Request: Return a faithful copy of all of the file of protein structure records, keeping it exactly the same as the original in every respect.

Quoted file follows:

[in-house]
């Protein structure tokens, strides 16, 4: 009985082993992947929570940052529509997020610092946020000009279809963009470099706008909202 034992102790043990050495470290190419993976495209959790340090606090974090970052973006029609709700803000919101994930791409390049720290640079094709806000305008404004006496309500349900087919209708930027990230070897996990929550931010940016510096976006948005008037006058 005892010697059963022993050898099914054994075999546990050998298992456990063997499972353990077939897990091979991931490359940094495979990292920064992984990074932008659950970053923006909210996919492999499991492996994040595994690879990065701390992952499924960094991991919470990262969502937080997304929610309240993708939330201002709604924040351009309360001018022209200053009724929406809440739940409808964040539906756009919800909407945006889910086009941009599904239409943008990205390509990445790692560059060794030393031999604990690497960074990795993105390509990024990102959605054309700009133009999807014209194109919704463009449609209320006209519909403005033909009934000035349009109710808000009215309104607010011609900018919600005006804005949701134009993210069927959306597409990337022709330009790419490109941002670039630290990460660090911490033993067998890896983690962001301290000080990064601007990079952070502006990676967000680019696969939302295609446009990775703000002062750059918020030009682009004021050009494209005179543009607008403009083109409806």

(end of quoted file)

[in-house]
């Protein structure tokens, strides 16, 4: 009985082993992947929570940052529509997020610092946020000009279809963009470099706008909202 034992102790043990050495470290190419993976495209959790340090606090974090970052973006029609709700803000919101994930791409390049720290640079094709806000305008404004006496309500349900087919209708930027990230070897996990929550931010940016510096976006948005008037006058 005892010697059963022993050898099914054994075999546990050998298992456990063997499972353990077939897990091979991931490359940094495979990292920064992984990074932008659950970053923006909210996919492999499991492996994040595994690879990065701390992952499924960094991991919470990262969502937080997304929610309240993708939330201002709604924040351009309360001018022209200053009724929406809440739940409808964040539906756009919800909407945006889910086009941009599904239409943008990205390509990445790692560059060794030393031999604990690497960074990795993105390509990024990102959605054309700009133009999807014209194109919704463009449609209320006209519909403005033909009934000035349009109710808000009215309104607010011609900018919600005006804005949701134009993210069927959306597409990337022709330009790419490109941002670039630290990460660090911490033993067998890896983690962001301290000080990064601007990079952070502006990676967000680019696969939302295609446009990775703000002062750059918020030009682009004021050009494209005179543009607008403009083109409806």